“Just with the lay of our land, the amount of canyon country and timber country, we don’t stress our critters out too much,” he said.

Don Ebert, a Fish and Game Commission member from Weippe, agrees.

“The last thing the commission wants to do is regulate people a bunch more,” he said, adding, “I understand in the southern part of the state, southeast Idaho, the animals are stressed. People go in to shed hunt and move them around when they lack energy. We will probably lose a bunch of them under normal circumstances and shed hunters could add to their difficulties.”

There is also concern that some of Idaho’s neighbors, Utah and Wyoming in particular, have established shed hunting seasons.

“Our surrounding neighboring states have put restrictions or seasons on antler hunting, so we are having some reports of out-of-staters coming to Idaho and reports from Fish and Game of snowmobile tracks going through big-game range,” Harris said.

The Idaho Wildlife Federation is supporting the legislation. Brian Brooks, executive director of the organization, said the money involved incentivizes some shed hunters to engage in bad practices, such as collecting near wintering animals and even purposefully harassing them in an attempt to prompt bulls and bucks to move and drop their antlers.

By some estimates, shed hunting generates more than $1 billion annually in North America. Brooks said it’s projected to grow. Antlers are used to make a wide variety of products like rustic furniture and homewares, knife handles, jewelry and pet chews. They are sometimes ground up and sold as supplements marketed as a muscle-building aid or a cure for erectile dysfunction.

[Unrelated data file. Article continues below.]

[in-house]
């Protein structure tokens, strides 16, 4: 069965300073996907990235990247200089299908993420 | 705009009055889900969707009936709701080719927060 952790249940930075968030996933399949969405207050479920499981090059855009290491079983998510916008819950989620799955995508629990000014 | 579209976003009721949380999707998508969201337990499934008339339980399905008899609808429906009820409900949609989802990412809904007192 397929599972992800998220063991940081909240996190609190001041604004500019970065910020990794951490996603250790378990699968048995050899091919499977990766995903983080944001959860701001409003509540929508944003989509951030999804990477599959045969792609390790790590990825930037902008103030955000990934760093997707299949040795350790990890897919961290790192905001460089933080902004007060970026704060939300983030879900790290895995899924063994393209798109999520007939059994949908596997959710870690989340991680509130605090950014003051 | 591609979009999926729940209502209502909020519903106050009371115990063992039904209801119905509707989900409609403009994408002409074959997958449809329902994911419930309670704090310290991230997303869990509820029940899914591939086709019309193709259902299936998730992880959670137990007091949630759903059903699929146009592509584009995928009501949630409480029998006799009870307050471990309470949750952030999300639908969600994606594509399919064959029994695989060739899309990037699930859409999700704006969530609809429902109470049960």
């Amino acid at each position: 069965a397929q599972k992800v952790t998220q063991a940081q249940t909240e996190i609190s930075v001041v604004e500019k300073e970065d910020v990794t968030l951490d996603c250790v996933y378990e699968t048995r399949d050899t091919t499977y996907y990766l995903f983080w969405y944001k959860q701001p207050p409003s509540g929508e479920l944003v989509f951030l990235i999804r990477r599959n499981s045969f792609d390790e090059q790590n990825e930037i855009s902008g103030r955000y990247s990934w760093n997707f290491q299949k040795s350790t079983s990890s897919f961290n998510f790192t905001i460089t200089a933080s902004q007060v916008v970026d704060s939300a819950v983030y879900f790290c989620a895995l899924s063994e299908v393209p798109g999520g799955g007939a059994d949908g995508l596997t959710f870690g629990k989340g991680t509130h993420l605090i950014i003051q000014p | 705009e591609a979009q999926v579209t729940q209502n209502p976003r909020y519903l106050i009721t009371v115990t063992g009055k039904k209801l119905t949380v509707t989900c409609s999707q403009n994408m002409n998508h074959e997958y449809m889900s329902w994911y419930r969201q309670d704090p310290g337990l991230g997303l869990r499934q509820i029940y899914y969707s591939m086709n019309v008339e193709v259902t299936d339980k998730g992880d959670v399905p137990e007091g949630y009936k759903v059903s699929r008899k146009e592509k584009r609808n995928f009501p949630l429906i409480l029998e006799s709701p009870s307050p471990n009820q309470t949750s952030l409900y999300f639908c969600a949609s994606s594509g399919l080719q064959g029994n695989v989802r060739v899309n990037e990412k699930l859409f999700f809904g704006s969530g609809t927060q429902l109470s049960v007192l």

Brooks said sheds can fetch $20 per pound and a single elk antler can weigh 10 to 15 pounds.

“That is serious business,” he said. “People are moving lots of sheds for lots of money, and when we get money involved in the wildlife nexus, rational thought goes out the window at the expense of our herds.”

One reason he favors the bill is it doesn’t restrict the activity or set seasons. Instead, it leaves it up to the commission. Cheirrett said if the legislation passes, he doesn’t have a preconception of what the commission may do.

“Ultimately, we would put it out to the public, like we do with big-game rules,” he said.

Harris believes most hunters and shed collectors will ultimately back the idea of giving the commission the ability to protect wildlife while still allowing the activity.

“It could be viewed as a restriction on people to go out and gather antlers and horn hunt but sportsmen are a unique group of people. They are pretty zealous in their protection of wildlife,” he said. “This bill was brought because of the concerns of sportsmen, so my feeling is it’s going to get quite a bit of support.”

He expects the bill will likely have a hearing in the Senate Resources and Environment Committee next week.